I love my apartment. I really and truly love it. Sometimes I’ll be walking from one room to another and I’ll stop in the doorway, lean against the frame, and soak in every detail of the room in front of me. These rooms, these walls, are the purest expressions of the lives my roommate and I have built over our three years here, the women we have become, and the place from which we will build toward our futures.
Home is special. It’s important. It’s the place we return every night, the place that will be waiting for us after all the other lights are out. Even though an apartment is often, as it is for me now, a temporary place, it’s no less a part of my reality than the forever home is for its family. And yet it has never occurred to me to think of this as a place for community.
It seems I’m not alone. According to a recent study conducted by Harris Interactive on behalf of Trulia, two-thirds of Americans say they like their neighbors, but only half even know their names. I’m not surprised. By the time I get home, I’m often tired from a long day, and the last thing I want to have to do is take the risk of entering into the complicated life of someone I might have nothing in common with except physical proximity. It feels even riskier to invest when I know that, like me, my neighbor has committed to stay only as far as the next 12 months.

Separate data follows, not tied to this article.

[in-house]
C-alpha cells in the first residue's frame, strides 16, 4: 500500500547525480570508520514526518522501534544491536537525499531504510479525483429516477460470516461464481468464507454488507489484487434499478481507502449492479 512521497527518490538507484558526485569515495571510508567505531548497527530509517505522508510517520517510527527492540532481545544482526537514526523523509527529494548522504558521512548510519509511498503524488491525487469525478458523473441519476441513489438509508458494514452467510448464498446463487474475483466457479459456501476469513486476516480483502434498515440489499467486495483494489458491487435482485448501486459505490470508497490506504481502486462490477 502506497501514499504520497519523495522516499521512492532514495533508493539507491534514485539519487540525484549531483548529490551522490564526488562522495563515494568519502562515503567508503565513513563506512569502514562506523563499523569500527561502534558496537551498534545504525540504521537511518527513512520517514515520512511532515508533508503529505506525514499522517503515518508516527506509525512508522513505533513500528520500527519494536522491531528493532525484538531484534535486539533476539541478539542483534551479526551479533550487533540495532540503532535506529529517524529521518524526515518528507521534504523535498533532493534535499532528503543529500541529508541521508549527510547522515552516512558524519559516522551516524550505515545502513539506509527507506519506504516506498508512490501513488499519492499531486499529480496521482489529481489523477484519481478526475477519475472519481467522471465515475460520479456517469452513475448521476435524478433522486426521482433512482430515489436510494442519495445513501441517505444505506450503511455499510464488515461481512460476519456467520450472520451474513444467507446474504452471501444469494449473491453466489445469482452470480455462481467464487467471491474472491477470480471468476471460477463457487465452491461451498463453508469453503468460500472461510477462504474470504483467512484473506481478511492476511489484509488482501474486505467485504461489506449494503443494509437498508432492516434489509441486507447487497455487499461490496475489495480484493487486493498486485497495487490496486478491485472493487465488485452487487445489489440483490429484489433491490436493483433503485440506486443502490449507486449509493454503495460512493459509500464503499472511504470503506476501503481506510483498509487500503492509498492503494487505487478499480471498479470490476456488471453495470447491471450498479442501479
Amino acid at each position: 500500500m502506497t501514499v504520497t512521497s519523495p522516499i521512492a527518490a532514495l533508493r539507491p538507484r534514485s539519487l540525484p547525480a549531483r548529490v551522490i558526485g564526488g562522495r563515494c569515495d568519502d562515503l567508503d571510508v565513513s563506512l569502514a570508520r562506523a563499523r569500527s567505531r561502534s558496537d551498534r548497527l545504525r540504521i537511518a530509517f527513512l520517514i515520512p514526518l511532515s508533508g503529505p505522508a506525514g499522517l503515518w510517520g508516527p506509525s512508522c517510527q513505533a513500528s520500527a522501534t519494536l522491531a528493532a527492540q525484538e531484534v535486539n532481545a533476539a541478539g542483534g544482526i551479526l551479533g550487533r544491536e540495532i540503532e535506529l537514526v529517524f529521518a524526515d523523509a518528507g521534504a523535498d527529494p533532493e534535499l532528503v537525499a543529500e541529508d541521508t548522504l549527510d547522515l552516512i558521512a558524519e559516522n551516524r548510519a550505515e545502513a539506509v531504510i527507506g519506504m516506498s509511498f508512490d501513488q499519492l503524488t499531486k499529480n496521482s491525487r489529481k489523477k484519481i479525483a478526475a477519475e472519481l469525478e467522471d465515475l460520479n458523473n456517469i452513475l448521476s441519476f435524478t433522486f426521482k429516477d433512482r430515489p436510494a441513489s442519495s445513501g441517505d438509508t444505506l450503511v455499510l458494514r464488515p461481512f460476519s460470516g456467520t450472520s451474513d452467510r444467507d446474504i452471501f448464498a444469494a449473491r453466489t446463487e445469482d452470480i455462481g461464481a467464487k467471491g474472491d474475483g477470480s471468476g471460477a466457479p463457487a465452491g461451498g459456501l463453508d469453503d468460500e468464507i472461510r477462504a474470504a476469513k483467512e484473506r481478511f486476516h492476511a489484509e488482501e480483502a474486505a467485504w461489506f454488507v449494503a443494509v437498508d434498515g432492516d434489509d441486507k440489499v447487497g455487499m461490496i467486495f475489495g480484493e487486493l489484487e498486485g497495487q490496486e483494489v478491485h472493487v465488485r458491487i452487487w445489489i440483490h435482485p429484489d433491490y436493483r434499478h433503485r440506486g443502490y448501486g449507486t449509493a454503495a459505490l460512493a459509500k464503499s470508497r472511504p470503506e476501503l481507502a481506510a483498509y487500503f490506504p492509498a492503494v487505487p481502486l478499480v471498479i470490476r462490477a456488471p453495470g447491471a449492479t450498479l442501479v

Apartment life often feels transitional. We apartment dwellers tend to be childless, and more single than not, with unpredictable comings and goings. With so many people in such a small space, it can be easy to feel anonymous. It can be even easier to accept this anonymity in exchange for not having to make the effort to engage the people around us when we have our own lives to lead, our own places to be.
Nothing lasts, really. Neighbors come and go, even when they’re in houses. I grew up in an uncommonly stable neighborhood, on a cul-de-sac where many families stayed to raise their children together, where neighbors knew when a widow needed help shoveling and when a young family was sick and needed meals delivered. They, too, left, over time. A neighborhood isn’t defined by stability. It’s defined by its existence. It’s not a community we choose; it’s a community we’re a part of just by being where we are.